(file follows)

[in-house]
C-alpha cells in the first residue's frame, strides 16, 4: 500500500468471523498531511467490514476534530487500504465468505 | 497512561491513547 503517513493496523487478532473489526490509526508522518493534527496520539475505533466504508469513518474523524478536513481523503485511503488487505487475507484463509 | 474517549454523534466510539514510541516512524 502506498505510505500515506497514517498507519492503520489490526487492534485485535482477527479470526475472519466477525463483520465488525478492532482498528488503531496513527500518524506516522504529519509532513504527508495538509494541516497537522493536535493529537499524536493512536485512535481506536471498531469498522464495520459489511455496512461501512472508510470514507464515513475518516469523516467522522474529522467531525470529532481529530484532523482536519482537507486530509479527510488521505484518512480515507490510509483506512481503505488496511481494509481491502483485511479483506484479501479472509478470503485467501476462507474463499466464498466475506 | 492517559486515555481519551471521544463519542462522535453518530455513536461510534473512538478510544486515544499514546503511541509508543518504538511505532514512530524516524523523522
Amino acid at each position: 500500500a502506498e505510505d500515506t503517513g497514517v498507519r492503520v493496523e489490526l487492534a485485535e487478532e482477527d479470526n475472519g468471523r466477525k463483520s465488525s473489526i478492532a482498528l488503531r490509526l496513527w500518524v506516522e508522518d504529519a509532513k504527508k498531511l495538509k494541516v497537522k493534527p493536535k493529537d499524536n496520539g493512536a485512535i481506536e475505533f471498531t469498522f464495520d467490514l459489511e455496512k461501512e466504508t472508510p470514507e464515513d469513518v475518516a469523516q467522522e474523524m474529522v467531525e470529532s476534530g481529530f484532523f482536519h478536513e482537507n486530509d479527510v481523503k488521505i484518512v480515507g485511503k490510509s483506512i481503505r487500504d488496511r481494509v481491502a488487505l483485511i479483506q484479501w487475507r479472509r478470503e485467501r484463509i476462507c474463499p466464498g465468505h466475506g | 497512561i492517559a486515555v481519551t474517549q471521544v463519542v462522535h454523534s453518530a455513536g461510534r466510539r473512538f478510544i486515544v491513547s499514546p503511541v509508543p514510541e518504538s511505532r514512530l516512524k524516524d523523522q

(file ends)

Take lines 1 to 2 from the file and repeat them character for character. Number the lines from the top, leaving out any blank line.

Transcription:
[in-house]
C-alpha cells in the first residue's frame, strides 16, 4: 500500500468471523498531511467490514476534530487500504465468505 | 497512561491513547 503517513493496523487478532473489526490509526508522518493534527496520539475505533466504508469513518474523524478536513481523503485511503488487505487475507484463509 | 474517549454523534466510539514510541516512524 502506498505510505500515506497514517498507519492503520489490526487492534485485535482477527479470526475472519466477525463483520465488525478492532482498528488503531496513527500518524506516522504529519509532513504527508495538509494541516497537522493536535493529537499524536493512536485512535481506536471498531469498522464495520459489511455496512461501512472508510470514507464515513475518516469523516467522522474529522467531525470529532481529530484532523482536519482537507486530509479527510488521505484518512480515507490510509483506512481503505488496511481494509481491502483485511479483506484479501479472509478470503485467501476462507474463499466464498466475506 | 492517559486515555481519551471521544463519542462522535453518530455513536461510534473512538478510544486515544499514546503511541509508543518504538511505532514512530524516524523523522